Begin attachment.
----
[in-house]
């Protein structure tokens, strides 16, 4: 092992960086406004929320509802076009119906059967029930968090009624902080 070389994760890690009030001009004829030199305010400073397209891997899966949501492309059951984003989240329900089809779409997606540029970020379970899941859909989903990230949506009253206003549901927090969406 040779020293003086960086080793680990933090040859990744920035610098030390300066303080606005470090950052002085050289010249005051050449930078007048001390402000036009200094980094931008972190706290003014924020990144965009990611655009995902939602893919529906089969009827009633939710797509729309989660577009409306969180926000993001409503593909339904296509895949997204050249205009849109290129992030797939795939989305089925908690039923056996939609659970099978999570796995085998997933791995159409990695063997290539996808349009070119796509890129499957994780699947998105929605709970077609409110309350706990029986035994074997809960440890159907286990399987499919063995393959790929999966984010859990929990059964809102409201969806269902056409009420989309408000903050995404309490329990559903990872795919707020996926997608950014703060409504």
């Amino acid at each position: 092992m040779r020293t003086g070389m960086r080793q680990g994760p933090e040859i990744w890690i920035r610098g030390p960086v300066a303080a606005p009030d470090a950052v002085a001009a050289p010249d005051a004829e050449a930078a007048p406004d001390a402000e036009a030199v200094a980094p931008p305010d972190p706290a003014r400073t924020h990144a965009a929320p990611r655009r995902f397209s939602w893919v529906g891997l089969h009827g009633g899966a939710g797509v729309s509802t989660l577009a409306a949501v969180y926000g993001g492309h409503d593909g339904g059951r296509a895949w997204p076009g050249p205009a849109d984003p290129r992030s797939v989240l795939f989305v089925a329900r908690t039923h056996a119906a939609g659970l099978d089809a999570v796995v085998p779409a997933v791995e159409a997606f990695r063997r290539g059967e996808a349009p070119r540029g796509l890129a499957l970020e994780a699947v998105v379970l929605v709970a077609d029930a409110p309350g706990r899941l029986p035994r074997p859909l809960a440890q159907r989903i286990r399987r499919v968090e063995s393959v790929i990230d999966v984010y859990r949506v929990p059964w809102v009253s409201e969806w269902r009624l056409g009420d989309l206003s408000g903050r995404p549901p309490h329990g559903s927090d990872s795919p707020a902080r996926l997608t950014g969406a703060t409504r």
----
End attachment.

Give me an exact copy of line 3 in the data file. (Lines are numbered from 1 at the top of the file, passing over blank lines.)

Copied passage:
């Amino acid at each position: 092992m040779r020293t003086g070389m960086r080793q680990g994760p933090e040859i990744w890690i920035r610098g030390p960086v300066a303080a606005p009030d470090a950052v002085a001009a050289p010249d005051a004829e050449a930078a007048p406004d001390a402000e036009a030199v200094a980094p931008p305010d972190p706290a003014r400073t924020h990144a965009a929320p990611r655009r995902f397209s939602w893919v529906g891997l089969h009827g009633g899966a939710g797509v729309s509802t989660l577009a409306a949501v969180y926000g993001g492309h409503d593909g339904g059951r296509a895949w997204p076009g050249p205009a849109d984003p290129r992030s797939v989240l795939f989305v089925a329900r908690t039923h056996a119906a939609g659970l099978d089809a999570v796995v085998p779409a997933v791995e159409a997606f990695r063997r290539g059967e996808a349009p070119r540029g796509l890129a499957l970020e994780a699947v998105v379970l929605v709970a077609d029930a409110p309350g706990r899941l029986p035994r074997p859909l809960a440890q159907r989903i286990r399987r499919v968090e063995s393959v790929i990230d999966v984010y859990r949506v929990p059964w809102v009253s409201e969806w269902r009624l056409g009420d989309l206003s408000g903050r995404p549901p309490h329990g559903s927090d990872s795919p707020a902080r996926l997608t950014g969406a703060t409504r």